Buy Material

Are you sure you want to buy this material for

25 Karma

Buy Material

BOOM! Enjoy Your Free Notes!

We've added these Notes to your profile, click here to view them now.


You're already Subscribed!

Looks like you've already subscribed to StudySoup, you won't need to purchase another subscription to get this material. To access this material simply click 'View Full Document'

Why people love StudySoup

Bentley McCaw University of Florida

"I was shooting for a perfect 4.0 GPA this semester. Having StudySoup as a study aid was critical to helping me achieve my goal...and I nailed it!"

Anthony Lee UC Santa Barbara

"I bought an awesome study guide, which helped me get an A in my Math 34B class this quarter!"

Bentley McCaw University of Florida

"I was shooting for a perfect 4.0 GPA this semester. Having StudySoup as a study aid was critical to helping me achieve my goal...and I nailed it!"


"Their 'Elite Notetakers' are making over $1,200/month in sales by creating high quality content that helps their classmates in a time of need."

Become an Elite Notetaker and start selling your notes online!

Refund Policy


All subscriptions to StudySoup are paid in full at the time of subscribing. To change your credit card information or to cancel your subscription, go to "Edit Settings". All credit card information will be available there. If you should decide to cancel your subscription, it will continue to be valid until the next payment period, as all payments for the current period were made in advance. For special circumstances, please email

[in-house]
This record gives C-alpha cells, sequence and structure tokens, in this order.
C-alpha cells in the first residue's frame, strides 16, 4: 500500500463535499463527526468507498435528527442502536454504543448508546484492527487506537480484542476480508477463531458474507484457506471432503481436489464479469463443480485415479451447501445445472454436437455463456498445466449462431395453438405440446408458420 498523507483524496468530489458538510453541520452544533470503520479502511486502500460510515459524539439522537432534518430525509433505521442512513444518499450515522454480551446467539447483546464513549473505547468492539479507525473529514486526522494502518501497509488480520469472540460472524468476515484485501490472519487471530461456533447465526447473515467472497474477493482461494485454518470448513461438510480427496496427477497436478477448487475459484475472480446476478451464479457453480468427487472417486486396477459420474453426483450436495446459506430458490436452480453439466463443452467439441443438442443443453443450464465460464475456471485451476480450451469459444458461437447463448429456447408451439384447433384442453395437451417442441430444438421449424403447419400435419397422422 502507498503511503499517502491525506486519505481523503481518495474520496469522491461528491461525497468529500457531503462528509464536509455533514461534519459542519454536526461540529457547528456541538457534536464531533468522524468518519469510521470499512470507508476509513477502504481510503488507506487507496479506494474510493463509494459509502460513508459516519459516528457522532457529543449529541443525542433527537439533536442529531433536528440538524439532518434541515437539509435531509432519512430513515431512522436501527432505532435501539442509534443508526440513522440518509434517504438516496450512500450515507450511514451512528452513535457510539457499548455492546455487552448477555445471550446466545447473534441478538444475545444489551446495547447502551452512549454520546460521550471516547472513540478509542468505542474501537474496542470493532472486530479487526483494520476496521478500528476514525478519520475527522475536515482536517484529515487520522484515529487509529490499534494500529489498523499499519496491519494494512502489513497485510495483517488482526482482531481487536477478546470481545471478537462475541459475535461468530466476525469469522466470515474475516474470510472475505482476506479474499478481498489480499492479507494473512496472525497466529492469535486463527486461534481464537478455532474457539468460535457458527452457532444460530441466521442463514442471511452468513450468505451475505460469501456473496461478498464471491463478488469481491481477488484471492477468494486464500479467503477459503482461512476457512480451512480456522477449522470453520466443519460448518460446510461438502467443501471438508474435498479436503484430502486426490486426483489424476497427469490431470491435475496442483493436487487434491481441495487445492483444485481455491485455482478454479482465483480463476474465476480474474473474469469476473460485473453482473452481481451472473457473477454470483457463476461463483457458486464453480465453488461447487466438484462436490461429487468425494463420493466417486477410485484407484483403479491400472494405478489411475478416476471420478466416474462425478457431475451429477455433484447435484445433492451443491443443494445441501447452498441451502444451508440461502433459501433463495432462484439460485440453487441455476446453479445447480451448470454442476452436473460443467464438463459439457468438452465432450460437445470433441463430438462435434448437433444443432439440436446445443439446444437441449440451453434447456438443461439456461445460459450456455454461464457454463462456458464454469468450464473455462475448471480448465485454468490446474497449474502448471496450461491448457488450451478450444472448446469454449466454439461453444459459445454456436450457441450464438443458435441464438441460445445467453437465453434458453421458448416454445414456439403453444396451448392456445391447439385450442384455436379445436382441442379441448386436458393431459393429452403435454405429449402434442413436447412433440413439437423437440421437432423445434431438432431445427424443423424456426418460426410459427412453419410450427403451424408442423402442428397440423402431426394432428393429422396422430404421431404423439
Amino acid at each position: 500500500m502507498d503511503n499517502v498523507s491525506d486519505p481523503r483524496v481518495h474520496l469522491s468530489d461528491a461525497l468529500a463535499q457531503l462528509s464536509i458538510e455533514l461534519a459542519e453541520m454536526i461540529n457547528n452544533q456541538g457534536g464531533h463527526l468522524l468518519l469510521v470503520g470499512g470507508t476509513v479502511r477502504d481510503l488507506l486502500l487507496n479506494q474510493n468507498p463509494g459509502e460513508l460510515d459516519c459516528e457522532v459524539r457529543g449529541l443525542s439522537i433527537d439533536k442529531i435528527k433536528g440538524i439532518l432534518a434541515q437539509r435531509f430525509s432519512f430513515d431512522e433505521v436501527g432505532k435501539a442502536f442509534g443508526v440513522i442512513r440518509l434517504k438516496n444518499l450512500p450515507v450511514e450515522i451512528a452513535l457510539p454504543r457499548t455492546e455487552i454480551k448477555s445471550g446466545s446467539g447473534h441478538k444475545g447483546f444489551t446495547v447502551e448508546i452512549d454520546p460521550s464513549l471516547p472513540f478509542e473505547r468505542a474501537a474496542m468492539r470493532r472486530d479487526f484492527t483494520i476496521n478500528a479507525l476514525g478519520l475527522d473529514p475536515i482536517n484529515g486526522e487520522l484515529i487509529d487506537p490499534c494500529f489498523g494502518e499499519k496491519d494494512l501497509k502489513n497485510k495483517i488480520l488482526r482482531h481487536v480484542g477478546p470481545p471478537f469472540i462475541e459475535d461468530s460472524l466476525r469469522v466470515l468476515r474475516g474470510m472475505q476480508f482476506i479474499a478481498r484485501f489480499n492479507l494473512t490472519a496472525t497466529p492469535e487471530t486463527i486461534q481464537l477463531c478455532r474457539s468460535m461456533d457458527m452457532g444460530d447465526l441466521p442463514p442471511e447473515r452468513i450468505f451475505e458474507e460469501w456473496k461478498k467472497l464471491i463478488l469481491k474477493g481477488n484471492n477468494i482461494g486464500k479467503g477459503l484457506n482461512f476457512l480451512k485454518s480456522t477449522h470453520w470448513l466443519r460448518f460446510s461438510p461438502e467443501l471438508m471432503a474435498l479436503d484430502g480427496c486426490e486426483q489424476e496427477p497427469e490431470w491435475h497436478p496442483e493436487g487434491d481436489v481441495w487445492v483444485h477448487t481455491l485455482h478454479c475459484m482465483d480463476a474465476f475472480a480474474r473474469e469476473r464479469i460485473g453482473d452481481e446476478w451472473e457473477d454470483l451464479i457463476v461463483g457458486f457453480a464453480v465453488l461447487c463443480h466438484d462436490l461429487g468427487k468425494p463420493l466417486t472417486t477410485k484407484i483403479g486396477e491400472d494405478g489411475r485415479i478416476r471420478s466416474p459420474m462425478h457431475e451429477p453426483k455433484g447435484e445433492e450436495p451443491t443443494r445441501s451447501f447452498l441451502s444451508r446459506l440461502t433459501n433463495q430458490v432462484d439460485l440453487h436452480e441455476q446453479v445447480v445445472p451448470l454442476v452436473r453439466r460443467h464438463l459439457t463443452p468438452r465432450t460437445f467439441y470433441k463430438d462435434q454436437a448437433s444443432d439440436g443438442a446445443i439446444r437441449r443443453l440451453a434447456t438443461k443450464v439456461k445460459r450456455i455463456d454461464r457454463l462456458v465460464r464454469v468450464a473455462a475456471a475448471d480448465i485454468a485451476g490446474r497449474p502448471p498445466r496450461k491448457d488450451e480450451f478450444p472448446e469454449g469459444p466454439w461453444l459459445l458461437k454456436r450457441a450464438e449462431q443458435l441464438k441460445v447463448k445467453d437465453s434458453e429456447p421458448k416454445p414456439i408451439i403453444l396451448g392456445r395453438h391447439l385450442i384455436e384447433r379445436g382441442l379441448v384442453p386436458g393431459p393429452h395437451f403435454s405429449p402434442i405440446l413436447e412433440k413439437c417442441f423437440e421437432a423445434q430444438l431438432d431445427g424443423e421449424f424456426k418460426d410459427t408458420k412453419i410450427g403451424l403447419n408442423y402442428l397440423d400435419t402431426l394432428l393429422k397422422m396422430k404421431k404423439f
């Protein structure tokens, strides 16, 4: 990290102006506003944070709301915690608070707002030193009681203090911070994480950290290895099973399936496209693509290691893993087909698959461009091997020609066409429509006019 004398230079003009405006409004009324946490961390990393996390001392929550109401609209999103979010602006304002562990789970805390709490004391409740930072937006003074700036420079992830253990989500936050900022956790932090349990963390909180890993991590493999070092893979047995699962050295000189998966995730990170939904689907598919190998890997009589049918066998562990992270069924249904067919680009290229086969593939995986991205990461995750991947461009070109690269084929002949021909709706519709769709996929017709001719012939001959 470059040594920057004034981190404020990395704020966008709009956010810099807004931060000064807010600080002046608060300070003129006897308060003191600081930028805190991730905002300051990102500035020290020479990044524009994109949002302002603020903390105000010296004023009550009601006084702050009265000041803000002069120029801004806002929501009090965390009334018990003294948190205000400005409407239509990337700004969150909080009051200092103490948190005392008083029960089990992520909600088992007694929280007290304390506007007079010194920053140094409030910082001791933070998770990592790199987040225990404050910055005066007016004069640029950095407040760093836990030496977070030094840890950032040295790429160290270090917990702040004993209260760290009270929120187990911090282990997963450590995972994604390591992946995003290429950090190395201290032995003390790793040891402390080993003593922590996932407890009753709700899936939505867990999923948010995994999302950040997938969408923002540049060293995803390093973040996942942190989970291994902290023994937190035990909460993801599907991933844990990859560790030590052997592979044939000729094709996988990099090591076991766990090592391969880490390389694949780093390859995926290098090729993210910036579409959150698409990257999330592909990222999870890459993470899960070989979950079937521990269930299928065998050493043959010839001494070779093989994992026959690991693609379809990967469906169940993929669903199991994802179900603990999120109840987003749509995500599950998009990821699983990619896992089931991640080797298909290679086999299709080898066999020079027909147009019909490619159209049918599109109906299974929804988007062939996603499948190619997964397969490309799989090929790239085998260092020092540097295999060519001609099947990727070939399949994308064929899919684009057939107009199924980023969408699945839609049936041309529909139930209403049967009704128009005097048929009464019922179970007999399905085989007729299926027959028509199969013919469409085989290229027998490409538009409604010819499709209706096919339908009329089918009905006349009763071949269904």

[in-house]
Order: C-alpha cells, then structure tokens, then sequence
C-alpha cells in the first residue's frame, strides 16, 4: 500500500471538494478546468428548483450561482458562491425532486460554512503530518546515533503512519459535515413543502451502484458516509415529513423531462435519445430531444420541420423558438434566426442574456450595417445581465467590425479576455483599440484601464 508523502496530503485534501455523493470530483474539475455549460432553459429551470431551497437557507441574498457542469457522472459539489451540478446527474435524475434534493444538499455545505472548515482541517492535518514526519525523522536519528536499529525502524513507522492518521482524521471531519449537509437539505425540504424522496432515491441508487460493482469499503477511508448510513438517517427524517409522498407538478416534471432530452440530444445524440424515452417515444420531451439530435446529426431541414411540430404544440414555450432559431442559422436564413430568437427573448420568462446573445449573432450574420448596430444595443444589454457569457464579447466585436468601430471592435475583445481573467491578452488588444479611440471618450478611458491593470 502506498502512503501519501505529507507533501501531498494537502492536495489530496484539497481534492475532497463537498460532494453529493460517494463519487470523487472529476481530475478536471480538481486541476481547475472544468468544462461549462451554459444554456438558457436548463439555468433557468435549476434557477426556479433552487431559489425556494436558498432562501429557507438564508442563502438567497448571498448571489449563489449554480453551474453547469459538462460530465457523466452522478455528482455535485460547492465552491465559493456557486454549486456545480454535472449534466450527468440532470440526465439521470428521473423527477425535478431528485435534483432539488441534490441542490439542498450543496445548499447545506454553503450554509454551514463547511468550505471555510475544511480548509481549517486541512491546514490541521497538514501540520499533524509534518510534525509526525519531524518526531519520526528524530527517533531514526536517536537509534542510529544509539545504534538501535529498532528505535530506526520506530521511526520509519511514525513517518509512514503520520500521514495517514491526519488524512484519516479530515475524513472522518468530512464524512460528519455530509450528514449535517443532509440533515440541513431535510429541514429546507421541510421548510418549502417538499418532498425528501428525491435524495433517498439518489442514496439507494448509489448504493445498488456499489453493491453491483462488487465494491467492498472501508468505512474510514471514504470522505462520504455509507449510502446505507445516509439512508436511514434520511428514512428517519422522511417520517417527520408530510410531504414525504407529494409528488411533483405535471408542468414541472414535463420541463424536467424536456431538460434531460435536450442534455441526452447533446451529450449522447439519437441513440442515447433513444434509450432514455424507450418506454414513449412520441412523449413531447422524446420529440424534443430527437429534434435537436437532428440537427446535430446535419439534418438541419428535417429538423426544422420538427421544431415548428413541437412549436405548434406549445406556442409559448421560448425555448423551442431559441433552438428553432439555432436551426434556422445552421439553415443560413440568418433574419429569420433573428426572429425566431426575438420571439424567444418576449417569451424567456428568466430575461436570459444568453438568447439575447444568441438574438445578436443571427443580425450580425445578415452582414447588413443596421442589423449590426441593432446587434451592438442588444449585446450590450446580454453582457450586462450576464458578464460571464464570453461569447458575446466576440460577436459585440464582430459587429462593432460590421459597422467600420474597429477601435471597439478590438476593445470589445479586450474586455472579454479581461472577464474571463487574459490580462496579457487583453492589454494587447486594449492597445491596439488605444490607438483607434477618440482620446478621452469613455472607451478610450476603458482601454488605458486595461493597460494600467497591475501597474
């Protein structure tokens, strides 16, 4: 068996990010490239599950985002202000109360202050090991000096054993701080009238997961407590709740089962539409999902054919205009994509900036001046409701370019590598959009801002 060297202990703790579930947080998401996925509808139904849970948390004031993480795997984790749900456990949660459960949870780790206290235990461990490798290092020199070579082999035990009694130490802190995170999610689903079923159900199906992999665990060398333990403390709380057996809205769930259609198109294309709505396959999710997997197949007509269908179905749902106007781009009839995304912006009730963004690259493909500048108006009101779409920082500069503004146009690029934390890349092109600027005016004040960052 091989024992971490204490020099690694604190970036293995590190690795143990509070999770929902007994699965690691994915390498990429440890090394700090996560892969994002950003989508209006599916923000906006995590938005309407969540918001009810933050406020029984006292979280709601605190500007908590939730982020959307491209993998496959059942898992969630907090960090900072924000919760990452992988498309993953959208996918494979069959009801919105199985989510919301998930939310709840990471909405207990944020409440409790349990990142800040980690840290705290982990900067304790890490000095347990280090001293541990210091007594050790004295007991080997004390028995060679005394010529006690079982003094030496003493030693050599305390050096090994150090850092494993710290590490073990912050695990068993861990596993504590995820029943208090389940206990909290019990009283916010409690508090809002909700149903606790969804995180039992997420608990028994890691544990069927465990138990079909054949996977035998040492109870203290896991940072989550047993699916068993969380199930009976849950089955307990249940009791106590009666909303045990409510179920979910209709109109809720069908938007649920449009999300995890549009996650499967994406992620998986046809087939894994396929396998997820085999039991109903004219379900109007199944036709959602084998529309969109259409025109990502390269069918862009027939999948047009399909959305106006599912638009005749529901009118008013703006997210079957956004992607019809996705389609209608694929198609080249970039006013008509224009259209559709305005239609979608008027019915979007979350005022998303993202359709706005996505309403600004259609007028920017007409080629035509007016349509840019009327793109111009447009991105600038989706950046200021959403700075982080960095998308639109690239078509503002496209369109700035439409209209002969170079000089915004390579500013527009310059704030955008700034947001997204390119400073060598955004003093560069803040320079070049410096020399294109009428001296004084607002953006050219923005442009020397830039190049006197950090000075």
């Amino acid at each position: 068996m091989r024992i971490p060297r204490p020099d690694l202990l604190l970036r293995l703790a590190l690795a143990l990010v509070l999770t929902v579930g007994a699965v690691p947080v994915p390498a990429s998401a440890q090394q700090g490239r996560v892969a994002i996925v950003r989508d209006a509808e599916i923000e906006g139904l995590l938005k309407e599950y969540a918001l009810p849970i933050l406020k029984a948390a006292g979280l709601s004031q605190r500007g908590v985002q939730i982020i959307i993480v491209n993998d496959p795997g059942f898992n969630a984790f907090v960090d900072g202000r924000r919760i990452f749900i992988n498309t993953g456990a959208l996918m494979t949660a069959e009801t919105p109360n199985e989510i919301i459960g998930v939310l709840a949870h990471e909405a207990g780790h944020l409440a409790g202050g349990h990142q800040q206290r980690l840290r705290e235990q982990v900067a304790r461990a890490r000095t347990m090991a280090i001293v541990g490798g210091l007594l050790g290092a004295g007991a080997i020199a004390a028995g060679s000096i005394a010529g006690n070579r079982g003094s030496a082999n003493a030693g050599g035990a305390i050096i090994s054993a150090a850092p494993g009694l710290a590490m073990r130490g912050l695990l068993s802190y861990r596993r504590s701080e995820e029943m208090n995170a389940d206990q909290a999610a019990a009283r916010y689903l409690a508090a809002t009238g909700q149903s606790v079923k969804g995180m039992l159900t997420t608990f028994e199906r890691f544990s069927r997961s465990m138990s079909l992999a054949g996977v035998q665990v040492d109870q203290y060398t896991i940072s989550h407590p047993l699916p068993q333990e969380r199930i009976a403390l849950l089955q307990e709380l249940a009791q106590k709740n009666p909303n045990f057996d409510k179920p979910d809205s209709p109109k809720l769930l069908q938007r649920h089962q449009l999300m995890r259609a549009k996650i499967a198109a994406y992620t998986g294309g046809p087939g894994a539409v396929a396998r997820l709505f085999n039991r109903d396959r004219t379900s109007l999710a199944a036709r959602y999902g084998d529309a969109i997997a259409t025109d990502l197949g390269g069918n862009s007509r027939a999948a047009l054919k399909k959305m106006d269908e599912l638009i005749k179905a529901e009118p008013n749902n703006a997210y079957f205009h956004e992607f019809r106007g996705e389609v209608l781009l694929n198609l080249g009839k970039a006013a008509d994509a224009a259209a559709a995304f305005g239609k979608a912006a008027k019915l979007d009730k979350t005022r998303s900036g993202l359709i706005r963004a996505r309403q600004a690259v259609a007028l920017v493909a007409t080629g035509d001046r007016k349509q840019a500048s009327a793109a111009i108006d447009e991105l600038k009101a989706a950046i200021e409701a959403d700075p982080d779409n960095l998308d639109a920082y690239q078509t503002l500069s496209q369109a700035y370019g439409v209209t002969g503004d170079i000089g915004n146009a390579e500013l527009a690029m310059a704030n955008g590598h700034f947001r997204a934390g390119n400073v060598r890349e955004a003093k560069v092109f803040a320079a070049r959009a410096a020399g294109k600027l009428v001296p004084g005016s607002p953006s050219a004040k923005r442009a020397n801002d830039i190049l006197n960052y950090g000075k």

StudySoup has more than 1 million course-specific study resources to help students study smarter. If you’re having trouble finding what you’re looking for, our customer support team can help you find what you need! Feel free to contact them here:

Recurring Subscriptions: If you have canceled your recurring subscription on the day of renewal and have not downloaded any documents, you may request a refund by submitting an email to

Satisfaction Guarantee: If you’re not satisfied with your subscription, you can contact us for further help. Contact must be made within 3 business days of your subscription purchase and your refund request will be subject for review.

Please Note: Refunds can never be provided more than 30 days after the initial purchase date regardless of your activity on the site.